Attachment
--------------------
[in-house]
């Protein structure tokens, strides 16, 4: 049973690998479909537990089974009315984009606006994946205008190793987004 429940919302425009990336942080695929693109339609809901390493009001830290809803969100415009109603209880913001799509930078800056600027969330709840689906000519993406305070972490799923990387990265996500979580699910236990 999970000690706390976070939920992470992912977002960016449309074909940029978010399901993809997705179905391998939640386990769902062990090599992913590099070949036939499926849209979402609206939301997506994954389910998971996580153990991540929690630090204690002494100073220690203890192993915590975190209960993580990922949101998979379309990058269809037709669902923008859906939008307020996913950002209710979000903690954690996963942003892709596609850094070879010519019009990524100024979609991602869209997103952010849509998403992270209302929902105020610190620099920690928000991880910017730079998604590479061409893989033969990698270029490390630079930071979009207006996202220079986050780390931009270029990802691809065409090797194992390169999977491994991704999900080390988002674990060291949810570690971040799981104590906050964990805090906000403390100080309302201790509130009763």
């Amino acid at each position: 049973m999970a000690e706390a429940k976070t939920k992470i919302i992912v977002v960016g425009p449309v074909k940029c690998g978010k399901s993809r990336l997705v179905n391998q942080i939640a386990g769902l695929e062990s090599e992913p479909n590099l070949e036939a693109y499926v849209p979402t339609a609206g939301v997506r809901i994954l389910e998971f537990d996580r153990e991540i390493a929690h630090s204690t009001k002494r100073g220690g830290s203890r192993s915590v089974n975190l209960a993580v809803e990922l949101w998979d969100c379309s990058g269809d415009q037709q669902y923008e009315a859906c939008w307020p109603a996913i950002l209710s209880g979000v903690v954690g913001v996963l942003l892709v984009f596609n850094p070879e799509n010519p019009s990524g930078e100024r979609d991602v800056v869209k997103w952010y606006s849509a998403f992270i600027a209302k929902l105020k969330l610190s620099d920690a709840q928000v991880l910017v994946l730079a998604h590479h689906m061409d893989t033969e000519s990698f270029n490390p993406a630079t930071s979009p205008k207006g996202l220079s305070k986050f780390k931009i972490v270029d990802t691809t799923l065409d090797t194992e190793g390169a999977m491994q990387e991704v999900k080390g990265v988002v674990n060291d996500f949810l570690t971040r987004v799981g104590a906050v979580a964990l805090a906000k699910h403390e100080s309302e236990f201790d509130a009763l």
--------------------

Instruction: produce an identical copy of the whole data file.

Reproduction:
[in-house]
């Protein structure tokens, strides 16, 4: 049973690998479909537990089974009315984009606006994946205008190793987004 429940919302425009990336942080695929693109339609809901390493009001830290809803969100415009109603209880913001799509930078800056600027969330709840689906000519993406305070972490799923990387990265996500979580699910236990 999970000690706390976070939920992470992912977002960016449309074909940029978010399901993809997705179905391998939640386990769902062990090599992913590099070949036939499926849209979402609206939301997506994954389910998971996580153990991540929690630090204690002494100073220690203890192993915590975190209960993580990922949101998979379309990058269809037709669902923008859906939008307020996913950002209710979000903690954690996963942003892709596609850094070879010519019009990524100024979609991602869209997103952010849509998403992270209302929902105020610190620099920690928000991880910017730079998604590479061409893989033969990698270029490390630079930071979009207006996202220079986050780390931009270029990802691809065409090797194992390169999977491994991704999900080390988002674990060291949810570690971040799981104590906050964990805090906000403390100080309302201790509130009763």
């Amino acid at each position: 049973m999970a000690e706390a429940k976070t939920k992470i919302i992912v977002v960016g425009p449309v074909k940029c690998g978010k399901s993809r990336l997705v179905n391998q942080i939640a386990g769902l695929e062990s090599e992913p479909n590099l070949e036939a693109y499926v849209p979402t339609a609206g939301v997506r809901i994954l389910e998971f537990d996580r153990e991540i390493a929690h630090s204690t009001k002494r100073g220690g830290s203890r192993s915590v089974n975190l209960a993580v809803e990922l949101w998979d969100c379309s990058g269809d415009q037709q669902y923008e009315a859906c939008w307020p109603a996913i950002l209710s209880g979000v903690v954690g913001v996963l942003l892709v984009f596609n850094p070879e799509n010519p019009s990524g930078e100024r979609d991602v800056v869209k997103w952010y606006s849509a998403f992270i600027a209302k929902l105020k969330l610190s620099d920690a709840q928000v991880l910017v994946l730079a998604h590479h689906m061409d893989t033969e000519s990698f270029n490390p993406a630079t930071s979009p205008k207006g996202l220079s305070k986050f780390k931009i972490v270029d990802t691809t799923l065409d090797t194992e190793g390169a999977m491994q990387e991704v999900k080390g990265v988002v674990n060291d996500f949810l570690t971040r987004v799981g104590a906050v979580a964990l805090a906000k699910h403390e100080s309302e236990f201790d509130a009763l």